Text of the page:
Ports & quays

Sustainable restorations using automated concrete removal

Automated concrete removal – the sustainable way to restore ports & quays

Ports are a vital part of a country’s infrastructure, and an engine for GDP growth. Normally, you will find activity in the port 24/7/365, where precision and efficiency are crucial. This means that any type of maintenance in connection with the port – for instance, the quays – requires a minimum disturbance so that “business as usual” may take place.

Quays are often located in an environment exposed to the weather and water, which causes the concrete age at a faster pace compared to more normalized circumstances. Quays typically consist of different concrete elements, such as the quay’s horizontal and vertical surfaces, pillars grounded in the water and sometimes a pier.

Conjet’s Automated Concrete Removal robots, using the hydrodemolition technology, are the right choice if you are looking for a solution that will maximize repair speed and lifespan of the structure. We call it ACR™.

Challenges when restoring ports and quays

Quays are often placed in an environment that is exposed to tough weather conditions and water, which makes the concrete age at a faster pace than under normal conditions. They can also be difficult to access for repairs, while at the same time, speed of repair work is often critical. As a result, restoration challenges to consider include:

  • On-time delivery
  • Waffle slab
  • Gantry crane rail bed
  • Pillars
  • Berths

This is how ACR™ helps:

With today’s high shipping volumes the schedules in ports are tighter than ever before. The ACR™ robots with ConjetONE control allow for ease of operation and less downtime, helping you keep on schedule. In addition, the ACR™ robots are designed to handle the unique setup requirements for quays.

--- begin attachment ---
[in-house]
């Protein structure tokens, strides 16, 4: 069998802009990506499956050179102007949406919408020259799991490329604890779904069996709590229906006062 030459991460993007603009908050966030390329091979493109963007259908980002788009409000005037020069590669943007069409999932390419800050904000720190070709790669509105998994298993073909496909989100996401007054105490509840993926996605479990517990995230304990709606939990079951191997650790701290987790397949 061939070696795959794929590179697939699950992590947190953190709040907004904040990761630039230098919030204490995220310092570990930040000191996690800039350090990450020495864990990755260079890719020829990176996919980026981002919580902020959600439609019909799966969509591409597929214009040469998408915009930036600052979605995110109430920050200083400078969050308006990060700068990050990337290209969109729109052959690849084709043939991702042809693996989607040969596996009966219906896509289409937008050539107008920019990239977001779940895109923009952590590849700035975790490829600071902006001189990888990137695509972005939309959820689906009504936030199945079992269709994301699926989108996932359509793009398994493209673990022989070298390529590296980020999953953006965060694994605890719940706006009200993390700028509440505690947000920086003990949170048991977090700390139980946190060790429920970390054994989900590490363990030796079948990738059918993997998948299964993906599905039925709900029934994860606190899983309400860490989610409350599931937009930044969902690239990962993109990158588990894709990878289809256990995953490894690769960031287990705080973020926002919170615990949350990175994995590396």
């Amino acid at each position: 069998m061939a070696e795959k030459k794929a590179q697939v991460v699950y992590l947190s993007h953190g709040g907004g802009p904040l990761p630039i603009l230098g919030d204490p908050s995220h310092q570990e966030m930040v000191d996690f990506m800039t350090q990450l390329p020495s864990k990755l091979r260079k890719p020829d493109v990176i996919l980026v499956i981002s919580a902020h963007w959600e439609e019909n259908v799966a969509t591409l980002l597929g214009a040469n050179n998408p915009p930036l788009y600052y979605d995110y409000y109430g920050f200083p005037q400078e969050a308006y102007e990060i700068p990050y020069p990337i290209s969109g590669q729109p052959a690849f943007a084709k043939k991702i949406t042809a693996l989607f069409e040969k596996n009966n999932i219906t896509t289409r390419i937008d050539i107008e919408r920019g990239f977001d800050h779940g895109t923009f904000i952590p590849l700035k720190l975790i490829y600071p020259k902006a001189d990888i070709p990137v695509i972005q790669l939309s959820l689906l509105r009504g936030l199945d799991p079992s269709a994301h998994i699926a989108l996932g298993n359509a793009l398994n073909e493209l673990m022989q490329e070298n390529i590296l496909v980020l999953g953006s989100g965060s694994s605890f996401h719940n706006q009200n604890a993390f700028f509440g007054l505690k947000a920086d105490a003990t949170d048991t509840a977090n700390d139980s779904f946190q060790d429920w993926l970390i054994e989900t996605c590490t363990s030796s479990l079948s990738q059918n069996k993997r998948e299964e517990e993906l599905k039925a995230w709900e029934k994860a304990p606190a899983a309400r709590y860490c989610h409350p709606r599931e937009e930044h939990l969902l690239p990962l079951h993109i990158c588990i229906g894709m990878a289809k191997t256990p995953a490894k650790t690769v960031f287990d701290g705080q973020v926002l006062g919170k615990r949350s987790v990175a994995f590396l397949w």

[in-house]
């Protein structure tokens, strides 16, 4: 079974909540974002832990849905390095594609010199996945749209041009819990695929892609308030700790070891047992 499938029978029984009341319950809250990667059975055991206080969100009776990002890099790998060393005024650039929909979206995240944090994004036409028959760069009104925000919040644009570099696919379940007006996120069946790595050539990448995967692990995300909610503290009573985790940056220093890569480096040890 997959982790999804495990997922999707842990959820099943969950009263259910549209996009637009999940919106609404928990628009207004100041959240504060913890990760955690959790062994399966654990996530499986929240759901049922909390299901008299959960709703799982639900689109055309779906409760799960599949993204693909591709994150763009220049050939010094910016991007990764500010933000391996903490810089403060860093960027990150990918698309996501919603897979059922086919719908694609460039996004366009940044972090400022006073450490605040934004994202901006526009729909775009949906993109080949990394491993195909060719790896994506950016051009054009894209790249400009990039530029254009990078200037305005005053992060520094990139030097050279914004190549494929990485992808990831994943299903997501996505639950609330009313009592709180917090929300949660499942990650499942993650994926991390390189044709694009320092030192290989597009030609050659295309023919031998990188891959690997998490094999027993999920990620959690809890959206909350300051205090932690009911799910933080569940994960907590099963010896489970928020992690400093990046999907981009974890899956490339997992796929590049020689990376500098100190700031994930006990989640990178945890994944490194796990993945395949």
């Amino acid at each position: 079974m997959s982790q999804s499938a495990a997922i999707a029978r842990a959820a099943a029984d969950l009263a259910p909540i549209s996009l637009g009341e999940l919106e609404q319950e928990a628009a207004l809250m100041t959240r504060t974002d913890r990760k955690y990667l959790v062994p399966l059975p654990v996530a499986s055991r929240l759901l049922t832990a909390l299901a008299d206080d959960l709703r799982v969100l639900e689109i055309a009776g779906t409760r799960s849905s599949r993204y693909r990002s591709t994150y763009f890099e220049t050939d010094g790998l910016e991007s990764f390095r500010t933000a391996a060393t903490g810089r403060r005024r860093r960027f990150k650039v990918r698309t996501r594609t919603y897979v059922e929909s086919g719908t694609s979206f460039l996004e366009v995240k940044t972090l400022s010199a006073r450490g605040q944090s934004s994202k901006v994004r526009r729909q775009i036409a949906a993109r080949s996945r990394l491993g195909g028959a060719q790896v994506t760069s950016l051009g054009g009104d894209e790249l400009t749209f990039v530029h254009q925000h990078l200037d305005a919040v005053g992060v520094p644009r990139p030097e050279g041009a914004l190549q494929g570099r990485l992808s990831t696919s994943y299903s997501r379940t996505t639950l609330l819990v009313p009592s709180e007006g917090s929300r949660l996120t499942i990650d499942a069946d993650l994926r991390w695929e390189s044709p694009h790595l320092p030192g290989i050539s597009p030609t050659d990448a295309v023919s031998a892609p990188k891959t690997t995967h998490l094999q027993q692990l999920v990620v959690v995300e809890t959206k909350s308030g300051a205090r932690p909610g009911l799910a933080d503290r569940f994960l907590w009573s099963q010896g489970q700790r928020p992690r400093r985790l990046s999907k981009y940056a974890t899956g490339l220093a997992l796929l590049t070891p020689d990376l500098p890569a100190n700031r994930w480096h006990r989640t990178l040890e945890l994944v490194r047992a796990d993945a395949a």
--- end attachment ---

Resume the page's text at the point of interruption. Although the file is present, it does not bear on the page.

• Waffle slab: The integrated arm of the robot allows you to remove the slab with the robot positioned on a solid area.
  • Gantry crane rail bed: With the variable cutting speed setting, the pass speed can be adjusted for precise removals.
  • Pillars: As the foundation of the quay, they are located partially or entirely under water. The Jetframe 101 Nalta has no electrical power or cables running to the frame, making it ideal for restoring pillars.
  • Berths: Located along the edges of the quay, these require a robot with flexibility to reach around and down to the area requiring repair. If the robot arm does not allow you to reach the removal area, a tower attachment or a frame system are available.


After completing the daily safety routines, the operator configures the robot on the remote control box. He or she then stands at a safe 5-10 meter distance and monitors the work. The ACR™ robots are designed to be multipurpose, meaning that the same robot can operate on surfaces that are horizontal, vertical and even overheard on the ceiling.


The ACR™ robots have very little unplanned downtime, and the time to shift operation mode is optimized thanks to the innovation and engineering behind the ACR™ robots.

Another key feature is the capability of switching between selective and non-selective removal. This is a very important aspect when calculating the longevity of the restoration, where selective removal normally gives a better, longer-lasting result, thus supporting the sustainability agenda and circular economy challenges that structure owners are facing.


Since ACR™ uses hydrodemolition technology and creates no vibrations or micro-cracks, it is the most sustainable technology used for restoration of concrete structures like ports and quays. At the same time, it keeps the rebar intact and leaves a surface ideal for bonding. This results in a longer structure life after repair.

Successful project

Gävle Port

Successful project

Kapellskär Port

Find the right solution for your structure

Fill out the form and we will get back to you with a tailor-made offer to your specific needs.

Copyright © 2024 Conjet . All Right Reserved.